And the Oscar goes to….

Library-vet gets ‘bookish’ about books

Photo Courtesy of Ron Leir/ Maria LaBadia, ( r. ) with friend Miriam Ciffer, head of the Edible Art program.

 

By Ron Leir

NUTLEY –

Whether it was listening to her mom reading to her as a small child or devouring the Nancy Drew mystery series or volunteering at her high school library, there probably hasn’t been a time in Maria LaBadia’s life that she was very far from some form of the printed word.

So it’s no wonder LaBadia gravitated toward library science as a career of study and has been an active librarian since the early ‘80s.

On March 5, the Belleville native who moved to Nutley in 2003, took over as director of the Nutley Public Library after having most recently worked at the Montclair Public Library.

The next day, members of the Nutley community – including the mayor and Township Council, Library Board, Friends of the Library, family, friends and public – came out in force to greet her at a social given in her honor.

LaBadia got a running start during her first week on the job by familiarizing herself with local library policies, interacting with her 30-member staff and meeting with library trustees and Barbara Hirsch, president of the Friends, the library’s fundraising arm.

“We look forward to working with Maria,” Hirsch said. “She’s highly qualified in her profession and committed to her community. I’m sure the library will flourish under her leadership.”

Asked what her priorities would be, LaBadia noted that the library has been outfitted with nearly 30 computer terminals and said: “The (Library) Board is very big on technology – things like e-books and I-pads – and ways to raise money. I don’t think we’ll ever get rid of books but we have to find ways to keep up with what’s new, whether it’s blue-ray or streaming, and the Friends are going to be very important helping us keep up.”

The library’s annual budget is $1.5 million, with most of that coming from the township, and just $13,000 from state aid. With its leaders still talking about a nearly $3 million expansion to accommodate a multipurpose room for 100-plus guests and storage space, the library will mark its 100-year anniversary in 2014.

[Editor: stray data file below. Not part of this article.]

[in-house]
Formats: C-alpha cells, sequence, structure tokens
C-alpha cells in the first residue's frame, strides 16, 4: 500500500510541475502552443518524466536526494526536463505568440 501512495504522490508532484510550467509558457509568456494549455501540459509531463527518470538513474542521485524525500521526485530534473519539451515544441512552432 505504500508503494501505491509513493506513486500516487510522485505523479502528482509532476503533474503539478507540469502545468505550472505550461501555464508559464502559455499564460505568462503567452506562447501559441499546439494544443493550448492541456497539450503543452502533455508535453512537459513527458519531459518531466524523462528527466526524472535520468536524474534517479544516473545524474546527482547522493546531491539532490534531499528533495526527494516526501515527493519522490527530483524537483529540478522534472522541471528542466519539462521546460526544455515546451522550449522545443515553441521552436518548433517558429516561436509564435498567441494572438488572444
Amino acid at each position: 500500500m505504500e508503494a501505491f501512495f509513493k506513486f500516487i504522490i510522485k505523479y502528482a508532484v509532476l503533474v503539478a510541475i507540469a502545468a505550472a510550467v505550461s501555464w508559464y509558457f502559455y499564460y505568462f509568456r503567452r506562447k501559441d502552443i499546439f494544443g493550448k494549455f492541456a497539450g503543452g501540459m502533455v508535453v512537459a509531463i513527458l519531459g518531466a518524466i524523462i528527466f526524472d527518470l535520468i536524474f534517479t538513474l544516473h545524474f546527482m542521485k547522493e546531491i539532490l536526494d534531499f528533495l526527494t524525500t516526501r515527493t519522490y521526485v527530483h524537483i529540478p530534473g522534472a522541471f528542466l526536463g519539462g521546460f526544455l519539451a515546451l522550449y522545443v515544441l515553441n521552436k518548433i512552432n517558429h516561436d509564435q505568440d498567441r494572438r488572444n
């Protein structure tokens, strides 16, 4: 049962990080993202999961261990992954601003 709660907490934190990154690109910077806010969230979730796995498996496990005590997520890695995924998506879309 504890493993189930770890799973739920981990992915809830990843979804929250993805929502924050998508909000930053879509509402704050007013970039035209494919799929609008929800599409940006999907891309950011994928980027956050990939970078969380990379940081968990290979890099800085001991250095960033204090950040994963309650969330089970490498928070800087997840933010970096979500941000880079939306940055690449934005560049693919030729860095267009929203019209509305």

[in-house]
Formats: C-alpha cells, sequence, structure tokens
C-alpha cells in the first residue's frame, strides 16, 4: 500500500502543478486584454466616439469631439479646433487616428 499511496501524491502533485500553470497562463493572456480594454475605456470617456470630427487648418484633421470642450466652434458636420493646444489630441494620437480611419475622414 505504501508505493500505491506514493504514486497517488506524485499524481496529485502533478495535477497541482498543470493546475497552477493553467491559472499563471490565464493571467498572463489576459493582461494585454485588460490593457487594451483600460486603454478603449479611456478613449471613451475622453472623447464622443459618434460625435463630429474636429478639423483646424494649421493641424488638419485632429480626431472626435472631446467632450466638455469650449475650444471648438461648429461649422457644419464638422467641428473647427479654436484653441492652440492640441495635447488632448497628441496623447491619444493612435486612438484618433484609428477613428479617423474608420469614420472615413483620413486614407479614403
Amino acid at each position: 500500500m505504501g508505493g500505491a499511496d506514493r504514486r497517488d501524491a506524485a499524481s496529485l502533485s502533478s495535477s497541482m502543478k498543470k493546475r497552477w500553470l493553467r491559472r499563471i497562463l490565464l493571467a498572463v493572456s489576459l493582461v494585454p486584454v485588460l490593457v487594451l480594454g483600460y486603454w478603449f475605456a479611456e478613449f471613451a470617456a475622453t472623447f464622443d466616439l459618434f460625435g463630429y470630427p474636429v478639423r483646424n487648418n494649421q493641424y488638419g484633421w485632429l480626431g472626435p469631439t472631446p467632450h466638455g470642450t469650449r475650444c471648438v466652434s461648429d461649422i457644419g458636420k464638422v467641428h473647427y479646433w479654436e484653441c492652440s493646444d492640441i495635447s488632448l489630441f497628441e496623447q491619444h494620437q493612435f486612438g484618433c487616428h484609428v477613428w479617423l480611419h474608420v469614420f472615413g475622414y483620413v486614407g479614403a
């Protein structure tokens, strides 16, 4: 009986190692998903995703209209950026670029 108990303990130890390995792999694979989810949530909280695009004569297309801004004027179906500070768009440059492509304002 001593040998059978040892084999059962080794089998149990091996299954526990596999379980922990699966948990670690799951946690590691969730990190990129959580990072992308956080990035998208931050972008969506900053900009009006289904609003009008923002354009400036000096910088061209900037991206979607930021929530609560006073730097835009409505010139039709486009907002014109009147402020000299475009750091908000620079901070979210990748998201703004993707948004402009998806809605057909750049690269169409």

LaBadia was picked for the $85,000-a-year Civil Service job from among 21 applicants from as far west as Michigan, according to library board President Anthony Iannarone. She’ll serve a six-month probationary period.

The new director replaces Sara Lester, who left at the end of 2011 to run her hometown library in Maplewood.

LaBadia has been youth services supervisor at the Montclair Public Library since 2003. It was actually her second stretch of service there. She got her first library job at Montclair, from 1981 to 1984, before moving on to West Milford Township Library for the next two years.

“I had just gotten my MLS (master’s in library science) from Rutgers,” LaBadia recalled, “and computers were just coming out and I remember our professors telling us, ‘This is going to revolutionize our world.’ Now we have kindles and ebooks here in Nutley for our patrons.”

In 1986, after her son was born, LaBadia switched to part-time work at libraries in Denville, Sparta and Pequannock before moving to Georgia for a decade where she worked for the Gwinnett County Public Library in Lawrenceville and the St. John Regional Catholic School in Lilburn.

In 2003 she moved back to New Jersey and was welcomed back to the Montclair Library where new challenges presented themselves. Administrators were searching for ways of attracting more young people to the library and the task fell to LaBadia, who experimented with ways to reach out to adolescents and teens.

“We had rock and hip-hop concerts on the front lawn of the library, comic book workshops, we had a ‘Beatles Week,’ we got a $300 grant to buy vinyl,” LaBadia said. “This was the early ‘80s so the records we got were of bands like Squeeze and Marshal Krenshaw. I also organized a movies series featuring ‘Buster Crabbe’ and ‘Flash Gordon.’ ’’

These strategies helped heighten kids’ library awareness and participation, she said.

“I’ve always wanted to be a librarian,” LaBadia said. “Most libraries are the hub of a community.” Aside from lending books, many libraries serve as a meeting place for people of varying interests, she said, whether it’s to play scrabble, join a knitting club or a “Pen-to- Prose” group – all examples of activities hosted by Nutley Library.

“I’m a people person,” LaBadia said, “so I guess that’s why I feel at home in the library. Here in Nutley, we’re definitely the heart of the community.”

As she gets to know her new constituency, which includes nearly 13,000 library card holders, LaBadia says she’ll “try to do more outreach. I want to talk to our seniors, schools and organizations to get everyone to come to the library.”

And guess what, folks? Nutley Public Library’s new boss is also a client: She’s been a member of the library’s Book Club for the past nine years.

Around Town

Belleville

Chorus of Communities will host its third annual Cabaret Night on Friday, March 23, from 7:30 to 10 p.m. at Bethany Lutheran Church, Joralemon and New Streets, Belleville. Admission is $8 Refreshments will be served.